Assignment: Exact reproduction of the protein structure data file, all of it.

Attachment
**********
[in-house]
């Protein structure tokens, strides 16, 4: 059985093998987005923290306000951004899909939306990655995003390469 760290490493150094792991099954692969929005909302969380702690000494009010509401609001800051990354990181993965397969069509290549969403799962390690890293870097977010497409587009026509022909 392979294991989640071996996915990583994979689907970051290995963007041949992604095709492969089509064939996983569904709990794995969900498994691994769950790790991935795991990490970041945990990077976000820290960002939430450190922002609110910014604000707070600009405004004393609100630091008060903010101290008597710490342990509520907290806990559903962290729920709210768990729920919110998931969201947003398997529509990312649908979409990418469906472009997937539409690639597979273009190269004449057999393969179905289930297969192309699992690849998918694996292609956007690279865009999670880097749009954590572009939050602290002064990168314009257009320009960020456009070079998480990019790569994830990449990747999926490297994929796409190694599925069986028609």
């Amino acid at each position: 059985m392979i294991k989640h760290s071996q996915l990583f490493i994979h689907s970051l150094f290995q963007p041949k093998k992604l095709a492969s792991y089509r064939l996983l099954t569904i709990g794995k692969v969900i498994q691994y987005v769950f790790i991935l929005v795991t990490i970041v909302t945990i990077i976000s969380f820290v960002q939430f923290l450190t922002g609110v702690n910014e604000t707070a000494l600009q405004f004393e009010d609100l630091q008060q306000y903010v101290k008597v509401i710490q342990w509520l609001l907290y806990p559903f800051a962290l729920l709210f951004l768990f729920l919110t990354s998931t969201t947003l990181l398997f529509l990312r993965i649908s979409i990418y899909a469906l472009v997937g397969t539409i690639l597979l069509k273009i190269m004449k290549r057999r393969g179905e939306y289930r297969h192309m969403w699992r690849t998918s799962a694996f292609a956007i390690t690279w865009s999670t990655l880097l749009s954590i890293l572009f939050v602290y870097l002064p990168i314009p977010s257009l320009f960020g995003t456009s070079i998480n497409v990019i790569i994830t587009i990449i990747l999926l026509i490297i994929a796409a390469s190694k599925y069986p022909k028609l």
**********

[in-house]
């Protein structure tokens, strides 16, 4: 059985093998987005923290306000951004899909939306990655995003390469 760290490493150094792991099954692969929005909302969380702690000494009010509401609001800051990354990181993965397969069509290549969403799962390690890293870097977010497409587009026509022909 392979294991989640071996996915990583994979689907970051290995963007041949992604095709492969089509064939996983569904709990794995969900498994691994769950790790991935795991990490970041945990990077976000820290960002939430450190922002609110910014604000707070600009405004004393609100630091008060903010101290008597710490342990509520907290806990559903962290729920709210768990729920919110998931969201947003398997529509990312649908979409990418469906472009997937539409690639597979273009190269004449057999393969179905289930297969192309699992690849998918694996292609956007690279865009999670880097749009954590572009939050602290002064990168314009257009320009960020456009070079998480990019790569994830990449990747999926490297994929796409190694599925069986028609």
């Amino acid at each position: 059985m392979i294991k989640h760290s071996q996915l990583f490493i994979h689907s970051l150094f290995q963007p041949k093998k992604l095709a492969s792991y089509r064939l996983l099954t569904i709990g794995k692969v969900i498994q691994y987005v769950f790790i991935l929005v795991t990490i970041v909302t945990i990077i976000s969380f820290v960002q939430f923290l450190t922002g609110v702690n910014e604000t707070a000494l600009q405004f004393e009010d609100l630091q008060q306000y903010v101290k008597v509401i710490q342990w509520l609001l907290y806990p559903f800051a962290l729920l709210f951004l768990f729920l919110t990354s998931t969201t947003l990181l398997f529509l990312r993965i649908s979409i990418y899909a469906l472009v997937g397969t539409i690639l597979l069509k273009i190269m004449k290549r057999r393969g179905e939306y289930r297969h192309m969403w699992r690849t998918s799962a694996f292609a956007i390690t690279w865009s999670t990655l880097l749009s954590i890293l572009f939050v602290y870097l002064p990168i314009p977010s257009l320009f960020g995003t456009s070079i998480n497409v990019i790569i994830t587009i990449i990747l999926l026509i490297i994929a796409a390469s190694k599925y069986p022909k028609l």